The Jew-ish Dad Behind Halloween's Most Viral Hit Song – Kveller
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The Jew-ish Dad Behind Halloween’s Most Viral Hit Song

Andrew Gold

Jim Shea/Michael Ochs Archives/Getty Images

It’s Halloween season, and if you’ve spent any time on the internet the last few years, you may know that, for a few years now, the song of the season has been “Spooky Scary Skeletons.” The upbeat song — about a band of skeletons that “sends shivers down your spine” — is indeed spooky, as the title of the song suggests. But it is also catchy, delightful, and very viral — and written by beloved musician and dad Andrew Gold, for his Jewish daughters.

Though the song was released in 1996, the viral-ness of “Spooky Scary Skeletons” dates to 2010, when one YouTuber matched the tune with a 1929 Disney cartoon of skeletons cartoon on YouTube, to the world’s delight. (The original video was deleted from YouTube for copyright reasons, but a re-uploaded version has over 20 million views.) Then, a remix was juxtaposed with this video of a dancing man in a pumpkin head and black garb became so iconic it even earned the performer an “America’s Got Talent audition.”  Since then, videos of this song and its remixes have garnered tens of millions of views.

More recently, the remix of the song migrated to TikTok — where it has inspired a fast-pasted, ultra-limber dance that’s been featured in more than 5 million videos.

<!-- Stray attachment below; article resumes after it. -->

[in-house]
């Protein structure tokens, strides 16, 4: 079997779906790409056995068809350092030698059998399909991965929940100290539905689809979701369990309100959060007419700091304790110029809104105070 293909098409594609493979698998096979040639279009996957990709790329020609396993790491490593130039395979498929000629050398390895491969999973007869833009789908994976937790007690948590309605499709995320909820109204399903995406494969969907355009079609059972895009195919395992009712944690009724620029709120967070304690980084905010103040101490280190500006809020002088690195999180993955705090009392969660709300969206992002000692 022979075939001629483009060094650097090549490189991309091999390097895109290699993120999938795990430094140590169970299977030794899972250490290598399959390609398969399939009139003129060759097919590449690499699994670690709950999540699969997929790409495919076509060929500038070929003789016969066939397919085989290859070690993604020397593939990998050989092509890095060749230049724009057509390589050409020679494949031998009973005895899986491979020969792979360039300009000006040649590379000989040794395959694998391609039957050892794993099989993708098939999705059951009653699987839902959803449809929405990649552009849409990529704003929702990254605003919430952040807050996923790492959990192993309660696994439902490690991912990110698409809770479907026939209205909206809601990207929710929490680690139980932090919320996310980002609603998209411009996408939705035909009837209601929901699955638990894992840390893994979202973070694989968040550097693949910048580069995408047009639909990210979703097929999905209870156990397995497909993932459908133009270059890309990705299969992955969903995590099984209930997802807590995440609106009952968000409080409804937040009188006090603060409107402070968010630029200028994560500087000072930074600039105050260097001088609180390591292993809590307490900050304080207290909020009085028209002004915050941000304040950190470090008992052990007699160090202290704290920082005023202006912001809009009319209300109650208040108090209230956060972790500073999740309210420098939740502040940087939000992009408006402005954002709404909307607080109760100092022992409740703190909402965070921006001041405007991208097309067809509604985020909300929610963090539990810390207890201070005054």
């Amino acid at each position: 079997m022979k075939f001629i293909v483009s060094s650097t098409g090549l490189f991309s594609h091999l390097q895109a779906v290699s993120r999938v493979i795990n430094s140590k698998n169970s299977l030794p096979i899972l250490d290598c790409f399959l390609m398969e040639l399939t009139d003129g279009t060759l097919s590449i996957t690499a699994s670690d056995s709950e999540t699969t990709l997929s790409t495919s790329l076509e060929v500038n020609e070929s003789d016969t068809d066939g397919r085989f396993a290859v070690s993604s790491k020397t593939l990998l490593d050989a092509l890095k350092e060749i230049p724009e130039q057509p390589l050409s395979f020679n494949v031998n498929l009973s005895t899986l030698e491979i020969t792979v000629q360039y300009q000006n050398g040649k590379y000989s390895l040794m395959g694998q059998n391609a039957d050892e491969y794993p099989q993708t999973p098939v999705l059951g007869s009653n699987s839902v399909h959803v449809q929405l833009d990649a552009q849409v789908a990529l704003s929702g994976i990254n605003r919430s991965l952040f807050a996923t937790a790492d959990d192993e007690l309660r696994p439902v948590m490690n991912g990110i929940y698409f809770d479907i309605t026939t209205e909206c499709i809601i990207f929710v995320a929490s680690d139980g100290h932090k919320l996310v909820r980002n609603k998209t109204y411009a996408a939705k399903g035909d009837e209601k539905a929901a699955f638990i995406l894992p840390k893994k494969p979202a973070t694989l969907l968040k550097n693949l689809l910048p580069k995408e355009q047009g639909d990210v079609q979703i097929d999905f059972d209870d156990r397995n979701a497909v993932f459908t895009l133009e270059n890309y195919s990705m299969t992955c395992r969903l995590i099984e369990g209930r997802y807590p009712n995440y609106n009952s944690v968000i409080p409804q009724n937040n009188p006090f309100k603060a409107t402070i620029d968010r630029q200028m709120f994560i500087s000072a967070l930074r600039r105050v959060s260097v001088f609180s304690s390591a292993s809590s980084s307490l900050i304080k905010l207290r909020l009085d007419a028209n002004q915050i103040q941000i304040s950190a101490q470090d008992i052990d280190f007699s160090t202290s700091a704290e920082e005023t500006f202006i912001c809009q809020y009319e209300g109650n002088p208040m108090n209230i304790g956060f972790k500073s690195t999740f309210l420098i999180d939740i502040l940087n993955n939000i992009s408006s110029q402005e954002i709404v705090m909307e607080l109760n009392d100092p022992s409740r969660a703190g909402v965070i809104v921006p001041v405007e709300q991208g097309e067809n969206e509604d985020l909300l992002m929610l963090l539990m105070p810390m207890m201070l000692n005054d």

All this silly, Halloween-appropriate fun is thanks to Gold, who created what is arguably the best Halloween album ever made: “Halloween Howls.” Gold was an incredibly prolific musician who died in 2011 at age 59 (his legacy is currently managed by his widow, Leslie Kogan Gold). “Halloween Howls” was his only children album, and it includes 12 amazing tracks, including three covers of Halloween classics: “Monster Mash,” “Ghostbusters” and “The Addams Family” theme. Gold’s renditions of these songs are all so delightful, and simply pale facsimiles of the classics that we sometimes get with holiday covers.

But it’s Gold’s original songs that really shine on the album — they’re playful, creepy and infectious. There are narrations, delightful sound effects that are both classic and inventive (especially in “Creature from the Tub”), and a good balance of scary and funny — “You must excuse those ketchup stains/ we ate someone last night,” Gold sings in “In Our Haunted House.” The songs cover all the classic Halloween trappings: parties, trick-or-treating,  jack-o-lanterns and haunted houses.

The album also features incredible vocals from guest artists like Linda Ronstadt and David Cassidy, as well as two very special Jewish stars — Gold’s daughters, Emily and Victoria. You can hear them singing “witches, witches, witches on the broom” in the song “Witches, Witches, Witches,” which is one of my personal favorites.

Gold says he wrote the album because there was a dearth of Halloween children’s music: “Each holiday has a mood and usually has music to go with it,” he wrote in the album’s liner notes. “However, it’s been very hard to find any tapes or CDs of Halloween music. In fact, there’s mostly just scary sound effects available and very few songs. So, I fixed that.”